GOVERNMENT has injected $10 million into the Export Credit Guarantee Corporation of Zimbabwe (ECGC) in a bid to promote the growth and diversification of the country’s export trade, an official has said.
BY MTHANDAZO NYONI
ECGC is an export credit agency (ECA) wholly owned by the Reserve Bank of Zimbabwe (RBZ).
It is mandated with the promotion of the country’s export trade through the provision of financial services that address the needs of this sector.
ECGC Zimbabwe head of operations Andrew Mafukidze told NewsDay in emailed responses that the trade-support institution was fully geared to develop Zimbabwe’s export trade.
“Yes, we are fully capitalised in excess of the minimum requirements of $2,5 million set by the insurance regulator. We are also pleased to announce that the shareholder recently injected a further $10 million into the company as capital, which will go a long way in enhancing our underwriting capacity,” Mafukidze said.
Mafukidze said they had in place their export payments insurance policy, which is a versatile insurance programme offering insurance cover to exporters against a wide spectrum of commercial and political risks.
“The cover offered by the policy will protect exporters from non-payment for their goods arising from unpredictable payment risks inherent in export transactions,” he said.
The trade-support institution provides credit insurance and guarantee services that enable exporters to manage payment-related risks and obtain sufficient credit from banks for export orders that exceed the limit of collateral security available to them.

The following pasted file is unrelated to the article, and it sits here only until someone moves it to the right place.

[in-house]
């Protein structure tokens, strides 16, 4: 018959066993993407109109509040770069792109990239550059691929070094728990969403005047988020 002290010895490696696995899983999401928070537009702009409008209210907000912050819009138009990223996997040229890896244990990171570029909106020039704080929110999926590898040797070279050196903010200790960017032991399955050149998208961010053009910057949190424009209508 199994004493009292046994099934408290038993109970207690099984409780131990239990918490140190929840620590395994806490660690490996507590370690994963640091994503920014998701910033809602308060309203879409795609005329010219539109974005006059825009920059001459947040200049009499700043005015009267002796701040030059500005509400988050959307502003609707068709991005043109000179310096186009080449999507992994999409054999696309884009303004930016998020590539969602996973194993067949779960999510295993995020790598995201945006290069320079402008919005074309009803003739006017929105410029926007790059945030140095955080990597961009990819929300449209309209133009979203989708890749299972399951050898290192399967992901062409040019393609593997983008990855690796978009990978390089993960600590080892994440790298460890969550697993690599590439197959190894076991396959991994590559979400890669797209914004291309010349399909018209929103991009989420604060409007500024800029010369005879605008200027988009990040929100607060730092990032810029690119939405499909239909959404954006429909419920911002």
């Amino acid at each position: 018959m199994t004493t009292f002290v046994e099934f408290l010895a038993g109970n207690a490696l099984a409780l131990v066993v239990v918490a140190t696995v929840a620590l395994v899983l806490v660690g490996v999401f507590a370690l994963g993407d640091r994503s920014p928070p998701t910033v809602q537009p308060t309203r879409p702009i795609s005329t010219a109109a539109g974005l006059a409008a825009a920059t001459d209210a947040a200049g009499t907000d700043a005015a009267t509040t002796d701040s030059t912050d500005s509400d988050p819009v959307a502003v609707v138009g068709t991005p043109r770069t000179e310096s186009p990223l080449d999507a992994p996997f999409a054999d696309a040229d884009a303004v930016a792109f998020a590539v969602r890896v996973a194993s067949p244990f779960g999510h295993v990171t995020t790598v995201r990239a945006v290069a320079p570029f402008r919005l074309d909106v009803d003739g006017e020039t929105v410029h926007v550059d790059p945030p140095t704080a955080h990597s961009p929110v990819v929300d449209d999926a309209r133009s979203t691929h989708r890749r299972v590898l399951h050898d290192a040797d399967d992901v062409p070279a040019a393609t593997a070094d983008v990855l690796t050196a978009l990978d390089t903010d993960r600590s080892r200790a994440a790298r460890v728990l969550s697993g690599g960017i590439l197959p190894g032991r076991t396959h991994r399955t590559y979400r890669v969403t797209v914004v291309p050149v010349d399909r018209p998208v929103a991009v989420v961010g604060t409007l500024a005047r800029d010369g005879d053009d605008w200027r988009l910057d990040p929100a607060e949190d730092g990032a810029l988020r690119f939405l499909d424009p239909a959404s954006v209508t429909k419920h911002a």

It also offers a level playing field for Zimbabwean exporters and enhances their competitiveness in export markets.
Banks make use of the guarantee scheme to manage their lending risk to exporters, whilst the insurance product enables exporters to manage buyer/payment risk. This allows them to increase their exports by developing new markets and diversifying their customer base.
Mafukidze said the state of the economy, characterised by low capacity utilisation, use of old machinery and high production costs, especially in the manufacturing sector tended to limit the level of support to exporters.
“ECGC sees many opportunities in enabling export growth, thereby contributing to the overall growth of the economy through availing its services to exporters,” he said.
“The scheme has been well received by the financial institutions.”
ECGC recently launched the Credit Guarantee Scheme to enable exporters access finance to improve their export performance.